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Fire Damage – Davis Mountains, Texas

With the fire gone in the Fort Davis area, my wife and I were itching to get down there and see what it looked like. We planned a short overnight trip to camp in Balmorhea, as the Davis Mountains State Park still hadn’t opened yet. We didn’t have much time but were able to drive down Hwy 17 between Fort Davis and Balmorhea.

Fire damage along Rose Pass, Davis Mountains Texas

The Davis mountain area is usually very yellow and green with tall grass covering the mountains. That was not the case this day. Everywhere we looked the mountainsides were black. If you have never been to the Davis Mountains you might not realize anything was different, apart from the roadside fire damage, But my wife and I could tell, this fire had really scorched the area.

In this picture you can see the contrast between typical Davis Mountain terrain and burned terrain.
Burnt branches in the Davis Mountains

Fire Damage: Davis Mountians, Texas

What I didn’t expect to see was regrowth this quickly after the fire. Sure it has been weeks since the fire passed through certain areas, after all it was the largest fire in Texas History, but I still thought it would take more time before I saw any regrowth. Most of this region will benefit from the fire. My hearts go out to those who lost their homes or businesses, but the reality is, wild areas need fire for renewal. Wildfires remove accumulated deadwood. They open habitats to animals that require post-fire areas to forage or nest. They stimulate some plants to distribute seed, and the seeds of other plants to germinate.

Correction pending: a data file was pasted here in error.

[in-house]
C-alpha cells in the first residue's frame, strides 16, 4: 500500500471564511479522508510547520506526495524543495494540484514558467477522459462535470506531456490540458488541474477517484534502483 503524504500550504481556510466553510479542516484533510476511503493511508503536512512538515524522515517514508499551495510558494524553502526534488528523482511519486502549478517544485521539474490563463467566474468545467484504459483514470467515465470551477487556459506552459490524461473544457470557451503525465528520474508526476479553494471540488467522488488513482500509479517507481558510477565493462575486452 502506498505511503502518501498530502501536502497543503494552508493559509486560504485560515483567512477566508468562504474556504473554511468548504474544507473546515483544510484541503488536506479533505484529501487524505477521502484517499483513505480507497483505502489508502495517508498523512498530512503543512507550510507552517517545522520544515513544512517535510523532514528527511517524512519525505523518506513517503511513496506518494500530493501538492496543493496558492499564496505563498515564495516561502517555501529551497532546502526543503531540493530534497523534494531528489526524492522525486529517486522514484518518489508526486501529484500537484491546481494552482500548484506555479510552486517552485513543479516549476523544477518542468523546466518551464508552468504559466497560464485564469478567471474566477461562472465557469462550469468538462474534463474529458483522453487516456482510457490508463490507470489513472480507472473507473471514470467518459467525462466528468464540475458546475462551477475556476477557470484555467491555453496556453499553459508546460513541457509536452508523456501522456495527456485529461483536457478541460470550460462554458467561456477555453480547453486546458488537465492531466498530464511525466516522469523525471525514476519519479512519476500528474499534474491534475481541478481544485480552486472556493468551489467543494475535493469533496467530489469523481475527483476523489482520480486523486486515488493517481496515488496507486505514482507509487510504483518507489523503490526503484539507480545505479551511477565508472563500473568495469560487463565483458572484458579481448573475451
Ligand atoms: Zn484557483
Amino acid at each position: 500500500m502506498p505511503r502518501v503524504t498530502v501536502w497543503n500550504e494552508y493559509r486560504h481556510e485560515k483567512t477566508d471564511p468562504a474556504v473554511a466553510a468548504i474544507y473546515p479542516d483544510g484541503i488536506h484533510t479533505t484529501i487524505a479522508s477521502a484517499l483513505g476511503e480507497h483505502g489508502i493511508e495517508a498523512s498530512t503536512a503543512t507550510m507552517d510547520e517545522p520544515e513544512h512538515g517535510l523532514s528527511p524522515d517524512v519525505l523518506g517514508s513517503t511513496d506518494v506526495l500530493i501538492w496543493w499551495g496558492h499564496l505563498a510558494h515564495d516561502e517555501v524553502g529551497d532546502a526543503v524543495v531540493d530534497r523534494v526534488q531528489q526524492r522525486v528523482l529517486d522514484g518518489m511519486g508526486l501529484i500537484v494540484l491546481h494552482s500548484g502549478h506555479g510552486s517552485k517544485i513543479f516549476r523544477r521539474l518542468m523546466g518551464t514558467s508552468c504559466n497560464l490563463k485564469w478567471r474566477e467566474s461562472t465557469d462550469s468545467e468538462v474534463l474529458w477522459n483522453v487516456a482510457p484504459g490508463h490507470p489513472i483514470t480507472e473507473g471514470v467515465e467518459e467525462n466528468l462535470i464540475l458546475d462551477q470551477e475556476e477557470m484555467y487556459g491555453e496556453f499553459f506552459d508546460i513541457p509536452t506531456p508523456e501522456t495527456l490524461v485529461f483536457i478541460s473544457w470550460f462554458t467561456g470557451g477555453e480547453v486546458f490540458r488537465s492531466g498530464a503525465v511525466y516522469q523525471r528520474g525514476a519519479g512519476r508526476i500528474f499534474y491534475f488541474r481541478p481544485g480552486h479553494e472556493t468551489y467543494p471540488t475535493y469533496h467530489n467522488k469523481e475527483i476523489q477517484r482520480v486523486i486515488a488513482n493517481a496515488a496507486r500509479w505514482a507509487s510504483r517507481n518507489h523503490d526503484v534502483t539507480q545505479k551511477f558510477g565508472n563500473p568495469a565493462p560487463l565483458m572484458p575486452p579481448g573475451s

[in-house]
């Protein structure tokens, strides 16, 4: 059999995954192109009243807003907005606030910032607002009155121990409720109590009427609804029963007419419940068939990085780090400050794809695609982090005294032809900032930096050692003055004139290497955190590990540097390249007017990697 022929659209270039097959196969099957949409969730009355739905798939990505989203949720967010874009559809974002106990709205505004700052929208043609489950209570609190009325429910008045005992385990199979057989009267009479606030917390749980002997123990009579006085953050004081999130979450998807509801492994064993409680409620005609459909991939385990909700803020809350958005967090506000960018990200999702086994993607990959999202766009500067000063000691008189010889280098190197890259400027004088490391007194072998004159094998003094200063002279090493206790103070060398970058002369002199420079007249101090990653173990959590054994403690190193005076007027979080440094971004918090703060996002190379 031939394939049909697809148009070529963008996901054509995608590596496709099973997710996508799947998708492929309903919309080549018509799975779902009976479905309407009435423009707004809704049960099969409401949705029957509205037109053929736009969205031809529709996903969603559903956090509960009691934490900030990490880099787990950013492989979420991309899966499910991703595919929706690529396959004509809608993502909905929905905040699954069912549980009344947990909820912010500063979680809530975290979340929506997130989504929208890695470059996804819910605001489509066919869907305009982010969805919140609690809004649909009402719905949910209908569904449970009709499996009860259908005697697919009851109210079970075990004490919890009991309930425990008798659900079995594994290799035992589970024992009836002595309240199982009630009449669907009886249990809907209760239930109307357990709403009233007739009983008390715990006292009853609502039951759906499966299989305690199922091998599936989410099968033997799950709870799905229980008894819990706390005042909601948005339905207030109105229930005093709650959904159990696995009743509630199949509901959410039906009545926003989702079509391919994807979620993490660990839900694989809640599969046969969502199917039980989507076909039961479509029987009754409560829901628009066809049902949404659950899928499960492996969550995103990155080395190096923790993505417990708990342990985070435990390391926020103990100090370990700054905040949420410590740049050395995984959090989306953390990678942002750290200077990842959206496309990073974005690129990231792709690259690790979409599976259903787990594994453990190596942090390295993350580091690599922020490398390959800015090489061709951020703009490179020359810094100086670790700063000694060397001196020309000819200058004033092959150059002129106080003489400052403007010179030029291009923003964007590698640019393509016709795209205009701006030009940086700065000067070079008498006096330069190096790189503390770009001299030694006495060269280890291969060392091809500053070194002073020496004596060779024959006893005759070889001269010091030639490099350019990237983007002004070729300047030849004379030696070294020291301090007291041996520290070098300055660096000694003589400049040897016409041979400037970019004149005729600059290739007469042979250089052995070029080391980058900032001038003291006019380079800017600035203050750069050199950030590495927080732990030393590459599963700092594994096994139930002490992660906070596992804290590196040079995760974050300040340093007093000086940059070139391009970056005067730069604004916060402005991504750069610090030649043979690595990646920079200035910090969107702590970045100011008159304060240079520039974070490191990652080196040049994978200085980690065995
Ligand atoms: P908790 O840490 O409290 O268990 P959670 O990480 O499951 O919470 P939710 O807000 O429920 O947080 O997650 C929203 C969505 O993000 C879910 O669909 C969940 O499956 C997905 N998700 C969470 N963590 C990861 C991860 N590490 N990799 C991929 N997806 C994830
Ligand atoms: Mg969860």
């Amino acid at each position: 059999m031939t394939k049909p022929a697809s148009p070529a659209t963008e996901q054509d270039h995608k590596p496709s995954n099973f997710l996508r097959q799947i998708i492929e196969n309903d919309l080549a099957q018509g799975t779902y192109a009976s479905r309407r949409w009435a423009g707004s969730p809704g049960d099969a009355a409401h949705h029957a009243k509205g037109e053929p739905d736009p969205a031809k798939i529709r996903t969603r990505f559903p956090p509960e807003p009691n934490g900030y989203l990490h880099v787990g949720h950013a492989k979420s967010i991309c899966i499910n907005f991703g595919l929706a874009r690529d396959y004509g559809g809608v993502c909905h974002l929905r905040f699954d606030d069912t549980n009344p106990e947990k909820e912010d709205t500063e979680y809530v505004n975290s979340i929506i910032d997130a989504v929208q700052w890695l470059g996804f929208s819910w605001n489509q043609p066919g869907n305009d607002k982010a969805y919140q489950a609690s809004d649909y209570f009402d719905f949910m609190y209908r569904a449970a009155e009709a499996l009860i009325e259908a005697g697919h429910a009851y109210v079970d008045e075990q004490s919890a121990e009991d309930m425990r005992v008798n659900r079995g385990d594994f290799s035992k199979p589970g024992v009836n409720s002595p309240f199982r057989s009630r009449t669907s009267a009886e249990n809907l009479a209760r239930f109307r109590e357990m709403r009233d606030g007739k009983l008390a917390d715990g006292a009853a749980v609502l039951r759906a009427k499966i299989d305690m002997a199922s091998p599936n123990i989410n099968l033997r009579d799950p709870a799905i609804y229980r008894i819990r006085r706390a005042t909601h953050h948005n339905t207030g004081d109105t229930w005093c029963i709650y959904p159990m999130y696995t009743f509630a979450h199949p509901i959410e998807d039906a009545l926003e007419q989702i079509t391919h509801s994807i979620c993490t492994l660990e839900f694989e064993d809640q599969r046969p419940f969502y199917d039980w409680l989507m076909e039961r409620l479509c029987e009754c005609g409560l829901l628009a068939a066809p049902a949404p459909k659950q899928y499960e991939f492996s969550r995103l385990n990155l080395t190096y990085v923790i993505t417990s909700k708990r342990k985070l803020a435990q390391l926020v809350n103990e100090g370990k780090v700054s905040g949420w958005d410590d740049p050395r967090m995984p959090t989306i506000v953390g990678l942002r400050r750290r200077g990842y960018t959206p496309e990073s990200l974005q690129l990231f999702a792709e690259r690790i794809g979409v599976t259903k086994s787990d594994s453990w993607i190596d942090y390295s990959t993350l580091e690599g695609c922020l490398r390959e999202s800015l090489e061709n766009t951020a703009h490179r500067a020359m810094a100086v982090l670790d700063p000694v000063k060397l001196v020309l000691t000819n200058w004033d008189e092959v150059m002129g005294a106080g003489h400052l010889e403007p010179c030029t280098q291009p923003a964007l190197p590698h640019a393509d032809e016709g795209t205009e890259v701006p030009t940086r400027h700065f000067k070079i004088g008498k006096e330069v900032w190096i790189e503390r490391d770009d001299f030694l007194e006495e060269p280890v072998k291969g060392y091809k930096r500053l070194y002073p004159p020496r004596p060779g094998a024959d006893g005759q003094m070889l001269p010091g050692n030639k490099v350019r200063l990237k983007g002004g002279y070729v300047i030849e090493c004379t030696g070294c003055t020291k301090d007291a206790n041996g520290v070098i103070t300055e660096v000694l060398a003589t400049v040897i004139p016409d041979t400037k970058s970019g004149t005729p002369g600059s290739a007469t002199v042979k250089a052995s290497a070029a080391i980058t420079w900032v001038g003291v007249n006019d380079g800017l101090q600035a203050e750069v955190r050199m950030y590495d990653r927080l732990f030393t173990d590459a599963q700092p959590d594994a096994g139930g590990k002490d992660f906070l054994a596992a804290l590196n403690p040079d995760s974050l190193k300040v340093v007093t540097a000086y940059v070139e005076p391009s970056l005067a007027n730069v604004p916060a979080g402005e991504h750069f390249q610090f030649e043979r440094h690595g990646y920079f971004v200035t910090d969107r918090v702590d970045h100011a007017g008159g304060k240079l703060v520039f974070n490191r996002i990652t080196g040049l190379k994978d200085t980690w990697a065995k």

Post Fire Regrowth in the Davis Mountains
Post Fire Regrowth: New plants grow among the burnt Davis Mountain Grass.

The reason the Fort Davis fire became so big (over 490 square miles) could be blamed on overly cautious fire prevention. Over time forests and other wild lands become clogged with dense growth. The fuel load on the ground builds and builds. When the land does eventually catch fire it is fueled by years of accumulated wood, is disastrously hot and violent and kills even those plants adapted for normal fires. Because of this, organizations like The Nature Conservancy schedule periodic controlled burns and forest thinning. That way if the land does (and it will) catch fire, it doesn’t get out of hand.

You can still see smoke rising from some of the recently burned areas of the Davis Mountains.

To find out more about the Davis Mountains check out the following posts:
Skyline Trail – Davis Mountains State Park, Texas
Scenic Loop – Davis Mountains
Mount Livermore
Mount Livermore first summit attempt
Christmas Tree Hunt – Davis Mountain Preserve – Texas

Related Posts:
Fort Davis – Rockhouse Fire 100% Contained – Area Trails and Parks Reopen
Madera Canyon Trail Closed Due to Fire Danger
Fort Davis Fire Photos – A Special Week in Review
Davis Mountians State Park Closed Until May 1st.
Davis Mountains Wildfire Update – April 12, 2011
Fire Destroys Parts of Davis Mountains State Park in Texas

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  • Karl

    May 10, 2011


    That's a good way to look at it. You're right, land sometimes needs fire to rejuvenate and trigger new growth. It is a shame, though, seeing the loss and destruction it caused…but as you said, there is a silver lining.


  • Rachele

    May 11, 2011

    Yes, very good point on the land needing fire for regrowth. It is a shame some structures were lost but I hope that controlled bans and fire management will improve from this experience. It's very neat to see the quick regrowth photos so thanks for including them.

  • Stew McGregor

    July 3, 2012

    That picture of post fire regrowth is amazing. That strongly depicts that there is life in every darkest corner of the earth. cleanup fire damage milwaukee

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